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Elliott, Bruce, 2004-2005: Emigrant Recruitment by the New Brunswick Land
The Pioneer Settlers of Stanley and Harvey.


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Outbuildings at the substantial farm called Trows near Roxburgh. Stanley settlers Thomas Jaffrey and Susanna (Gray) worked at Trows from 1797 to 1810. In 1816 Thyomas was a hind in Scraesburgh, Jedburgh parish, and later still they resided at Yetholm. There they left several grown children when they sailed fro New Brunswick in 1836. As hinds were hired annually, such changes of residentce were frequent. Source: Bruce S. Elliott, 2002.


Though the Colonist termed the Berwick party "regular practical farmers" and "virtuous yeomanry", a new arrival of 1841 observed that "almost all the first settlers (who came out in 1836) were agricultural labourers, without any capital", (45) and the English press reports confirm this assessment of their status.   All were literate, for we have their well-formed signatures on a later document. (46)  Their literacy was a testimony to the comparatively secure lives of labourers in the Borders a generation earlier, as it was also to the Presbyterianism of the majority.   Presbyterians emphasized the importance of being able to read the Bible for oneself.   As most of the men were married, they were likely from the class of agricultural worker known as hinds, and we know this of a certainty for families whose occupations are given in some of the Presbyterian baptismal registers in the homeland.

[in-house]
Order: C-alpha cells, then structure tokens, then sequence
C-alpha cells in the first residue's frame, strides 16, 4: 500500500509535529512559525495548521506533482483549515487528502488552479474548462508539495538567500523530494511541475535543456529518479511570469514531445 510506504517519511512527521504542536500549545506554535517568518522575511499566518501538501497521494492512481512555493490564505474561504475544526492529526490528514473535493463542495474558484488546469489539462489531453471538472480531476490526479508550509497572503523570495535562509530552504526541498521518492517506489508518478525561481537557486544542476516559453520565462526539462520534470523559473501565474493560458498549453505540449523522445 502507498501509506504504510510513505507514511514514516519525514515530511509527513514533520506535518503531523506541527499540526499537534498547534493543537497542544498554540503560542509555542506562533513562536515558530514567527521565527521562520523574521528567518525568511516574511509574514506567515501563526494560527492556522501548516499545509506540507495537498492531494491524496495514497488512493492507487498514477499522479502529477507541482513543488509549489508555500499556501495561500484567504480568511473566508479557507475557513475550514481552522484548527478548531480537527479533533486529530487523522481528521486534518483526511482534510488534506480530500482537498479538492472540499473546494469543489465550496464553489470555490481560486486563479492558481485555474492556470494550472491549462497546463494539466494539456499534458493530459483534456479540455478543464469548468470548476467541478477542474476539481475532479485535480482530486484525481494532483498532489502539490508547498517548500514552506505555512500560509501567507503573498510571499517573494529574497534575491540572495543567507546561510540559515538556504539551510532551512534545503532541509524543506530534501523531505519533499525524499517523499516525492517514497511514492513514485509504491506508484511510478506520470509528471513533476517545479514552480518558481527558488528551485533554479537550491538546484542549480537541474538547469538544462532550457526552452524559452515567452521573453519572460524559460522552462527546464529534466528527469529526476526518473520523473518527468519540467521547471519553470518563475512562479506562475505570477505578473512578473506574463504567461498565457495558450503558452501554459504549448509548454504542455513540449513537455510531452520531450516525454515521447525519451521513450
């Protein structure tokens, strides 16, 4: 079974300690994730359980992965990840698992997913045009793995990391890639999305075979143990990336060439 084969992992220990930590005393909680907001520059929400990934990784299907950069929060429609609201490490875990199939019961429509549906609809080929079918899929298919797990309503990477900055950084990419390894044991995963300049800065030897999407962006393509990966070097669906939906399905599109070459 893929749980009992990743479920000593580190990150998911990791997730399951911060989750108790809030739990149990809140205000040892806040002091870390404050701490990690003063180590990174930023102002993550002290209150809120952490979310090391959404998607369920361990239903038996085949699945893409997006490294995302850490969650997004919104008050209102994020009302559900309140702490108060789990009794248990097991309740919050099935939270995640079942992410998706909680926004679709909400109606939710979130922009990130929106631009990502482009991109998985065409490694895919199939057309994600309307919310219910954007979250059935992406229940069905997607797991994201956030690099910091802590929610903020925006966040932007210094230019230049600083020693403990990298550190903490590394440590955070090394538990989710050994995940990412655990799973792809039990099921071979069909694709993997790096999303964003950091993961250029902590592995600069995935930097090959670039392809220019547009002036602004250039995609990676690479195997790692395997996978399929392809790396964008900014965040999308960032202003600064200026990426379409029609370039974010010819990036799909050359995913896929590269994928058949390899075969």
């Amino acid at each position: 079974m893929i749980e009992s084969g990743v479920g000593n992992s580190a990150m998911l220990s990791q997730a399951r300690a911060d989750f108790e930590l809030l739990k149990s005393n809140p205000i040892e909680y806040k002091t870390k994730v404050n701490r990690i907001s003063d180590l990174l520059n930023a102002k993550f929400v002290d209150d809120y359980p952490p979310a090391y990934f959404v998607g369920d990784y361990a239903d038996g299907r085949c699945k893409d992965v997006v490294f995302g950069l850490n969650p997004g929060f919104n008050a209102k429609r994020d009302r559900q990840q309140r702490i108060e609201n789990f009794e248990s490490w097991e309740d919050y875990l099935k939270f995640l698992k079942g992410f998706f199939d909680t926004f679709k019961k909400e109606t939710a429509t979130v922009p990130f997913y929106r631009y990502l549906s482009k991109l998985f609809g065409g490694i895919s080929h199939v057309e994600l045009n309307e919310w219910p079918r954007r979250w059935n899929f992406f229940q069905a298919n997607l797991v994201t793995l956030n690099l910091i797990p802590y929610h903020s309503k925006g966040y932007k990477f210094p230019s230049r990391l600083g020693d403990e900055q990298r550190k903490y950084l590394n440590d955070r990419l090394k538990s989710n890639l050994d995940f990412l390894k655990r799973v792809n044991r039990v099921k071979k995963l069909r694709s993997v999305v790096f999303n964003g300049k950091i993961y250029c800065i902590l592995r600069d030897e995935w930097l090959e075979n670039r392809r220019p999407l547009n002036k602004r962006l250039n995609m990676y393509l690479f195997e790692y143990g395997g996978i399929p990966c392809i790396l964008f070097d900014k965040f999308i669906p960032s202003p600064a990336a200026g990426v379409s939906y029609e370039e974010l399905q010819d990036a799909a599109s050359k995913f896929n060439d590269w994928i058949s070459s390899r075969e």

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Village square in Swinton, Berwickshire, identifies the village as an Anglian foundation. Swinton was the ancestral home of Stanley's Kerr familiy. John Kerr met and married his wife while both were servants to a Capt. Hall at Annsfield in Coldingham, but returned as labourers to Swinton to have their younger children. Thomas's father was a shoemaker here. Source: Bruce S. Elliott, 2002.



Most farms in the Borders were large, comprising hundreds of acres of productive land, and each farm typically had a row of stone cottages occupied by the hinds, or married farm workers.   A description of farmsteads on the Scottish side of the border applies equally to those in northern Northumberland:

Improved farmhouses, increasingly set aside from the steading, were based on 18th-century manses or minor lairds' houses, symmetrical to a plain, four-square, two-storey block with central staircase.   Farm cottages too, estate- or farm-built, tended to be symmetrical, neat and functional in pairs or terraces.   A row of such tied cottages, flower garden in front, vegetable garden behind, is still a distinctive landscape feature particularly in East and Midlothian and Berwickshire which, with 6-8 farm servants to a farm, had the largest labour teams in Scotland.   The adjacent districts generally had 4-5.   The cottages were occupied by married farmworkers, descendants in many areas of the previously dispossessed joint-tenant farmers; unmarried males were generally housed collectively in single-room bothies built into the steading. (47)


(45) Letter of James Neales, Stanley, 9 November 1841, reprinted by the Company in Practical Information Respecting New Brunswick (London, 1843), 35 from the Doncaster Gazette of 21 January 1842.   CIHM N.21901.


(46) C.O. 188/61, ff. 388-9, NA reel B-15.


(47) John Baldwin, Exploring Scotland's Heritage: Edinburgh, Lothians and Borders (Edinburgh: The Stationery Office,1997), 77.